Ruby’s a Mindful Mentor
As part of my work, I read a lot of books on mindfulness and mental wellbeing but instead of being inspired or motivated after reading them, there are some books that make me just want to bang my head against a brick wall.
When you’re feeling anxious or depressed, the last thing you want to read is some dry old doctor wanging on in jargonese and making you feel like you’re a specimen in a jar. Or otherwise you get some shiny guru type who gives you advice in between eating quinoa and standing on their head on the sand dunes near their Malibu home.
That’s why I liked comedian Ruby Wax’s book ‘Sane New World’. She’s neither of those types. Despite taking a masters in Mindfulness-based Cognitive Therapy at Oxford University and being hugely well qualified to talk about the subject, she does so in a sympathetic and down-to-earth way that makes sense to someone who may be fraying at the seams. She doesn’t pretend to be anything she isn’t and she doesn’t gloss over the worst parts of her depression. She reveals everything in an honest, touching and humorous way that makes you just want to hug her. (Although she mentions in the book that she hates hugging so maybe I’d leave that out).
My favourite part of the book is when she describes how she tried to organise a dinner party whilst feeling well below par. The stress, the drinking, the putting-on-a-brave face, the disastrous food and the final collapse, all rings true to anyone with a mental health issues who has had to deal with a social occasion whilst in the throes of their condition.
I was introduced to mindfulness through a therapist back in 2008. I was trying to find ways of not being so stressed and angry all the time so she gave me a book by Jon Kabat-Zinn – one of the pioneers of mindfulness practice who had a stress-reduction mindfulness program. I liked the initial idea of always being present in your mind instead of rehashing the past or chundering through a list of things to do in my mind, but unfortunately I didn’t get on well with the practise because one of the first exercises it told me to do was to wash up the dishes mindfully.
Now the problem with me is that I bloody hate housework of any kind. I feel like a part of my soul is being chipped away whenever I have to do it because it’s one of those things that seems an utter waste of time because housework never stays done. There is always more washing up to do. But in the book it was telling me to “enjoy the feeling of the warm water” and the “fragrance of the washing up liquid”. This just served to really REALLY annoy me. So I became stressed out because not only had I become very angry whilst doing the exercise – exactly the opposite of what I wanted – but it also made me feel like a failure.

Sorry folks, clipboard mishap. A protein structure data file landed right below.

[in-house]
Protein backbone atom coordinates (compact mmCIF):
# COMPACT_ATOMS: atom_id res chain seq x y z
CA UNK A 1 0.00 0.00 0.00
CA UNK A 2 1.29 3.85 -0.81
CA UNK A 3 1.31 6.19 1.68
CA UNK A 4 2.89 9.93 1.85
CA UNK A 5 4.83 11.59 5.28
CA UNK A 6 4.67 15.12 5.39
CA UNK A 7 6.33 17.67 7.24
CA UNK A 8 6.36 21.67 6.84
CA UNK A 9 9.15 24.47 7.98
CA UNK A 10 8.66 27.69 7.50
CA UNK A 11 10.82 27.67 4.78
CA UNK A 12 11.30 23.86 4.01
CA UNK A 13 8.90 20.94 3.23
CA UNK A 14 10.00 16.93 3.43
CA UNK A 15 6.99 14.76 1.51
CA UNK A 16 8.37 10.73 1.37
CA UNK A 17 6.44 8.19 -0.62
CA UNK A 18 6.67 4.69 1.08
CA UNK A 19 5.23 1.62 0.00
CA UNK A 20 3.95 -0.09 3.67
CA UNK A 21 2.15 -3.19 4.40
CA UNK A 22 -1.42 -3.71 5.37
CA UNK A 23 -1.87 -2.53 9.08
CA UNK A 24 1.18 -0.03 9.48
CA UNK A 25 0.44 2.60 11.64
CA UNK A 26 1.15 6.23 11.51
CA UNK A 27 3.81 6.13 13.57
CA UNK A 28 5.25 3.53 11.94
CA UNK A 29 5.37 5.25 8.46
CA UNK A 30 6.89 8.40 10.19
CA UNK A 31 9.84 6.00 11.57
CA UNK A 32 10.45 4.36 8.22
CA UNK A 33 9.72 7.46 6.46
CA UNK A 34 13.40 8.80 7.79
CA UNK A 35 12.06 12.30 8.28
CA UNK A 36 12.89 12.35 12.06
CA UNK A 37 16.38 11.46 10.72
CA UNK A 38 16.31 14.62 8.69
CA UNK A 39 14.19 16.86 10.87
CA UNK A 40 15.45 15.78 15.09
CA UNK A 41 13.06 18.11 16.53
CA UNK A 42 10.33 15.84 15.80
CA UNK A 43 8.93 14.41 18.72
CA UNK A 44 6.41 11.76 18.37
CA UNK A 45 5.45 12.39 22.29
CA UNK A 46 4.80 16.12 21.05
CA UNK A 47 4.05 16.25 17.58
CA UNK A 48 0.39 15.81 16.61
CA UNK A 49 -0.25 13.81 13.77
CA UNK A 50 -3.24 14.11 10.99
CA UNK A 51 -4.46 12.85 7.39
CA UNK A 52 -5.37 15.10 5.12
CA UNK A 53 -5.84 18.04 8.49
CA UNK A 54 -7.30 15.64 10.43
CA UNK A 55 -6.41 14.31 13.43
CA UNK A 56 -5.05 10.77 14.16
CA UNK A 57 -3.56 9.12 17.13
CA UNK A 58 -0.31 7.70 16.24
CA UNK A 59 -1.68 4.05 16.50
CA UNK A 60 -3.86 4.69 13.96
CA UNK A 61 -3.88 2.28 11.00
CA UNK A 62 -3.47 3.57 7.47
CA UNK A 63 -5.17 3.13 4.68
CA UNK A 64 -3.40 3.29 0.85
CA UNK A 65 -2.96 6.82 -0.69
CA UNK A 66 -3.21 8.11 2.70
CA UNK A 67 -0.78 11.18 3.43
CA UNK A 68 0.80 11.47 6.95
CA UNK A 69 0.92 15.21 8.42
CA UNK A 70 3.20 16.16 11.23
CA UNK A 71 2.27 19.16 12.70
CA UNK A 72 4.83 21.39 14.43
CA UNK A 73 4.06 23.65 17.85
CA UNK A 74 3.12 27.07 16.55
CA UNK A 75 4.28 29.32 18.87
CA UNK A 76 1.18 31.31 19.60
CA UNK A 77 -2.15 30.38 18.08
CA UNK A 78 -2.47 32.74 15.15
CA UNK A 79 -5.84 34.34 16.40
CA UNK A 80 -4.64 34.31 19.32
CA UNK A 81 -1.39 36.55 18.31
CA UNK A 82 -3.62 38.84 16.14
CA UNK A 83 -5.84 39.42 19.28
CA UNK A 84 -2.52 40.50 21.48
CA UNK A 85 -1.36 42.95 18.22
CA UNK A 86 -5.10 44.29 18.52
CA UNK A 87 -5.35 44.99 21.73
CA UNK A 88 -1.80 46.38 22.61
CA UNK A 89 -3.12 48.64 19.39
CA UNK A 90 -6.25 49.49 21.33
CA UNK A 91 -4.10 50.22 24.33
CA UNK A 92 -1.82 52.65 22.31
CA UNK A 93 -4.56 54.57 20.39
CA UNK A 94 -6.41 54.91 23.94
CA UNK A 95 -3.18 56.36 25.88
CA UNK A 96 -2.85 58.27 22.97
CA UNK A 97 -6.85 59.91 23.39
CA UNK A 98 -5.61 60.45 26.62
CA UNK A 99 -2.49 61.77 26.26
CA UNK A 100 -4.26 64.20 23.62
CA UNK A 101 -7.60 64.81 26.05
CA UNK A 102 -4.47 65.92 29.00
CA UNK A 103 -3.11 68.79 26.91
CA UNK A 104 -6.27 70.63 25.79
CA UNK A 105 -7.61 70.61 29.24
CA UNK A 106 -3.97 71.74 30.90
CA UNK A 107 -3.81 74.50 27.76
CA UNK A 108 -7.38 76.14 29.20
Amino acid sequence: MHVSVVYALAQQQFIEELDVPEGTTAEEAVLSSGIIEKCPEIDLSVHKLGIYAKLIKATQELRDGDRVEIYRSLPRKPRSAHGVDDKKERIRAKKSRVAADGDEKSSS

When I went back to my therapist she asked me how I got on. Not wanting to disappoint her, or appear a loser, I lied. (Yes, I know lying to your therapist is a supreme waste of money, but name me one person who hasn’t lied to their therapist and you’ll have yourself a liar right there.) I told her I really liked the “being in the present” idea and…and… and then promptly ran out of things to say. Then she did that therapist thing of staying quiet and looking at me until I broke down and shouted: “I hated it. Take your stupid book back! I can’t wash up mindfully! I’m not a zombie who goes around doing chores with a serene smile on her face.”
My therapist laughed and asked me if I’d learned anything about myself from doing the exercises. I said: “I am an angry person. I get angry. That’s just the way I am. I am not someone who can float through life, I am someone who charges through it. And sometimes that’s not good, but that’s who I am and I have to accept it.”
And right there, mindfulness taught me my first lesson. That instead of stressing out about my personality, I had to accept it and try and work within my behavioural limitations instead of constantly trying to be something I wasn’t, striving for the holy grail of calmness and peace that never seemed attainable to me. It taught me to let go. It taught me not to judge myself - one of the key components of mindfulness.
Almost a decade on from that session, I am now - believe it or not - a mindfulness instructor. Regular practice of techniques such as mindful walking, mindful body scans, mindful breathing and meditation has helped me to realise the profound effect mindfulness can have on life and the joy that can be found in the smallest of things. Even though I teach all the techniques, I always tell my students that they can cherry pick the exercises that speak to them, and leave out the ones that don’t. (And I always admit to having a hard time doing mindful washing up. Which is why I now have a dishwasher.)
My most useful technique is to practise mindfulness when sitting in traffic. Knowing I cannot get to my destination any quicker, I instead listen to music and breathe deeply and try and enjoy that moment anyway because if I’m going to be late, I’m going to be late and there isn’t a damn thing I can do about it so there is no point in getting stressed out and smashing my head against the horn on the steering wheel.
So I would highly recommend Ms Wax’s book and if you want to give mindfulness a quick try, have a go at our Mindful Body Scan recording (below) which I recorded as part of our free online mental health course with NHS psychiatric nurse Liz Axham. (No washing up required.)
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